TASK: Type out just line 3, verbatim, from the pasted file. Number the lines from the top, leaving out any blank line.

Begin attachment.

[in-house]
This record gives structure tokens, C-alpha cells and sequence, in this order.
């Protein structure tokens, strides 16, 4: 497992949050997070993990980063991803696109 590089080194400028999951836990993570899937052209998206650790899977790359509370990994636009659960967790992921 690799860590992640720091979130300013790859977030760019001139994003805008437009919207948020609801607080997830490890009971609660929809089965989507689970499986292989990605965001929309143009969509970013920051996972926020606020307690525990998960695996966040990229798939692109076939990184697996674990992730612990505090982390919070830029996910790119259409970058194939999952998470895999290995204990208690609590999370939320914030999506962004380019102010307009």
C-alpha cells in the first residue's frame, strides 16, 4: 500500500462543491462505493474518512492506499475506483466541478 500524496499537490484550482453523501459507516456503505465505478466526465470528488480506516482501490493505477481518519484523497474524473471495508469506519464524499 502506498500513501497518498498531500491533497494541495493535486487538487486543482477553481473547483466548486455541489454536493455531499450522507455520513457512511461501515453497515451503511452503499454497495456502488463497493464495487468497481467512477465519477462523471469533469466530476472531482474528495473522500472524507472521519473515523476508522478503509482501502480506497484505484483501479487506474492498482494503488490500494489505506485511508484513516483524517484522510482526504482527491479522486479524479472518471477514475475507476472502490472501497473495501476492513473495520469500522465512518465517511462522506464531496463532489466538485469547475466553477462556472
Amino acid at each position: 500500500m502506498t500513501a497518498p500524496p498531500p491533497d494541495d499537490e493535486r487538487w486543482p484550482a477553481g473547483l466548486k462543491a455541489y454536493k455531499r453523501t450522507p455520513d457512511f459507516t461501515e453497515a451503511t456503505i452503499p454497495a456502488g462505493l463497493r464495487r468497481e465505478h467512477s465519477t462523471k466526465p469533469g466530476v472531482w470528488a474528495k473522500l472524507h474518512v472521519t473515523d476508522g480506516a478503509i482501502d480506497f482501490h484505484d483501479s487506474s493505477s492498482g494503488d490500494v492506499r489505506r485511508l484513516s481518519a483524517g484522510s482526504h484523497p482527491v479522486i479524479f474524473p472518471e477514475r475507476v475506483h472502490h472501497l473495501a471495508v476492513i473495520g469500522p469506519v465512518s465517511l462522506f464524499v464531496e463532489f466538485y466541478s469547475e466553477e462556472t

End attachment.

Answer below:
């Protein structure tokens, strides 16, 4: 497992949050997070993990980063991803696109 590089080194400028999951836990993570899937052209998206650790899977790359509370990994636009659960967790992921 690799860590992640720091979130300013790859977030760019001139994003805008437009919207948020609801607080997830490890009971609660929809089965989507689970499986292989990605965001929309143009969509970013920051996972926020606020307690525990998960695996966040990229798939692109076939990184697996674990992730612990505090982390919070830029996910790119259409970058194939999952998470895999290995204990208690609590999370939320914030999506962004380019102010307009």